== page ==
Buried, but not forgotten
While sorting through some old photos from 2008 I discovered this photo of a burying or Sexton Beetle Nicrophorus vespilloides. These are useful beetles that bury the carcasses of small vertebrates such as birds and rodents as a food source for their larvae. These beetles sometimes called carrion beetles belong to the family Silphidae.
This one landed on this stinging nettle no doubt alerted to the presence of a nearby carcass by the chemoreceptors on its club-like antennae which enable it to detect the whiff of the recently deceased from a very long distance indeed. Once the carcass has been located the beetle will begin to bury it by excavating a hole beneath. This is a strategy to get it out of the way of potential competitors, of which there will be many. It also plays its part in keeping the countryside from being knee-deep in dead rodents.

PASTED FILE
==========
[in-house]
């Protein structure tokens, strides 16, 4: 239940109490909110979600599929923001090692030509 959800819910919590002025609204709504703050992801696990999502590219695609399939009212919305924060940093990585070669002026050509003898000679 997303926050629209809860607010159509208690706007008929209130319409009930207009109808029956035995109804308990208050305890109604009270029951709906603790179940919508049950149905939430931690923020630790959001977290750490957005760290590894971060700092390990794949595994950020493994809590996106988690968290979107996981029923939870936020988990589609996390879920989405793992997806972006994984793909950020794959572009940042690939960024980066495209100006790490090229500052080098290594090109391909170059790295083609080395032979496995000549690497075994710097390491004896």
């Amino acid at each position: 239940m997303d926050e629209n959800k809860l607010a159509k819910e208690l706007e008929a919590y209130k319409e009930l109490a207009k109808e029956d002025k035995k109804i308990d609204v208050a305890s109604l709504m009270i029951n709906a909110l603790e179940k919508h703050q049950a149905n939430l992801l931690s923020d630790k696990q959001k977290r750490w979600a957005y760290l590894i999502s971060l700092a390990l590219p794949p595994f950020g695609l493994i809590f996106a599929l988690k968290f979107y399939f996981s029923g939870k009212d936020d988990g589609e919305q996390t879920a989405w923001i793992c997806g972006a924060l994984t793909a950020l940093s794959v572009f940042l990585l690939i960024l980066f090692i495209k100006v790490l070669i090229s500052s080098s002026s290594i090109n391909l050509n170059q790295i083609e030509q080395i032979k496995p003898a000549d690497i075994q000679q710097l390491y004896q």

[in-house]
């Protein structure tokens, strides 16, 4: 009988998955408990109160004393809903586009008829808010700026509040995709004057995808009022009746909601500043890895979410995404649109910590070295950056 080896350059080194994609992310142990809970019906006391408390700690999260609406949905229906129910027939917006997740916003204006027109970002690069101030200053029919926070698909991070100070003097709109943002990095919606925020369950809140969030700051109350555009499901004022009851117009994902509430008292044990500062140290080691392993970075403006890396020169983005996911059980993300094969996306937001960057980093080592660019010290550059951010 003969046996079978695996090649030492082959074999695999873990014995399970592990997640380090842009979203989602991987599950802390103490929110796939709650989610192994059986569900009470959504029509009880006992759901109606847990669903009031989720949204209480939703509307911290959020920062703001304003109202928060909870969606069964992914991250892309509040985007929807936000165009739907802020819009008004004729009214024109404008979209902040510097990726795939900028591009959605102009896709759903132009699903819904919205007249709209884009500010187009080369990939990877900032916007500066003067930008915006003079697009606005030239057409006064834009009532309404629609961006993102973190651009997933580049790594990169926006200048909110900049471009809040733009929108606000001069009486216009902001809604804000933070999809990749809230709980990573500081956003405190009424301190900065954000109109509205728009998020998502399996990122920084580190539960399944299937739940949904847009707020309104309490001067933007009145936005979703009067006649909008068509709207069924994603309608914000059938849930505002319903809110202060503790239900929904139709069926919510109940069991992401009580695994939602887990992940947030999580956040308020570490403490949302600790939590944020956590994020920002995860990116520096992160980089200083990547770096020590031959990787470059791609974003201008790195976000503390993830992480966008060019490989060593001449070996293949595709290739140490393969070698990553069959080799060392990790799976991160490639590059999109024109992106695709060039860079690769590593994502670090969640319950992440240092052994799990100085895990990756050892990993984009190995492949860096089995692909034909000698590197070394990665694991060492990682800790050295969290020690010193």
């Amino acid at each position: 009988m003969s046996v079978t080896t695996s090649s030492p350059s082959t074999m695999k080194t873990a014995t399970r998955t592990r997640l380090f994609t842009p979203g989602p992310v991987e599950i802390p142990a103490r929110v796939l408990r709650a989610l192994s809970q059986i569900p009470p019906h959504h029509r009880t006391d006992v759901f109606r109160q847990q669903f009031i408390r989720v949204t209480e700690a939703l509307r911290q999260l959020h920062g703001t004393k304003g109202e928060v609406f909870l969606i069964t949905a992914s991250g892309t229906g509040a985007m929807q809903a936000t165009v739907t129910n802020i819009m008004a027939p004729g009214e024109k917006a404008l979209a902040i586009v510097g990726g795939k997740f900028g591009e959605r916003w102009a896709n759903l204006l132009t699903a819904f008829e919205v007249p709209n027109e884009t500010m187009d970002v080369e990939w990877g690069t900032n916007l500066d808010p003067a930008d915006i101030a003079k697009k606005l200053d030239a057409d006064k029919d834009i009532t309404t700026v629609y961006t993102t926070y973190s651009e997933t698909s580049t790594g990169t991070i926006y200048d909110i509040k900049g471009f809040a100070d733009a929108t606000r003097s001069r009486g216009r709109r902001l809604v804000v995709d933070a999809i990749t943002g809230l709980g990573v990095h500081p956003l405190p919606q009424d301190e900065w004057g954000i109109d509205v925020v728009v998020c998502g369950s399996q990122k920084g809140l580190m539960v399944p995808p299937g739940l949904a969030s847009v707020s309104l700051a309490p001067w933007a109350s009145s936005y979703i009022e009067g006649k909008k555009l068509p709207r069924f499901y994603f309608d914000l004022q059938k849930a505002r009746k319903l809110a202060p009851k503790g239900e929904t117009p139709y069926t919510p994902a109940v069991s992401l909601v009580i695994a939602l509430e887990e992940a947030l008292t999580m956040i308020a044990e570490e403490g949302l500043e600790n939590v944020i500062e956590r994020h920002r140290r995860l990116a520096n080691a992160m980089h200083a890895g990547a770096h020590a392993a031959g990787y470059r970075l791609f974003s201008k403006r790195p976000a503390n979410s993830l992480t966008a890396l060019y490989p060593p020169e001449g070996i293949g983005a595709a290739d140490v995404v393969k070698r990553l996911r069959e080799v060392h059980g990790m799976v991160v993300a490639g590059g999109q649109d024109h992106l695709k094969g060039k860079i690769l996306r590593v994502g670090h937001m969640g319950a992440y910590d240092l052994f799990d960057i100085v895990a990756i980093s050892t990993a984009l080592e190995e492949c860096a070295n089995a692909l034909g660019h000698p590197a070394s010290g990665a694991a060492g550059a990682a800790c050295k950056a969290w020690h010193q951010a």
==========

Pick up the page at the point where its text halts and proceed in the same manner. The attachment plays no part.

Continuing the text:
Next it removes the feathers or fur to line and reinforce the crypt and then covers the body with antibacterial and anti fungal secretions which help to slow the decay and mask the scent. The female then lays her eggs in the soil next to the underground chamber. After a few days the larvae hatch and move into a pit within the carcass which the parents have previously created. Although the offspring are quite able to feed themselves both parents will feed the larvae additional flesh to speed up development. However, if the carcass is small the parents will cull some of the young to ensure there is enough food for the majority to reach adulthood.
Parental care of this type is quite rare among insects.
As an aside if you pick up one of these insects and have a quick sniff (yes I know I need to get out more) you will find that the stink is unbelievable, quite literally the stench of death. Needless to say if curiosity gets the better of you and you give it a try don’t forget to wash your hands afterwards. It may take several attempts with some strong soap before you get rid of the smell.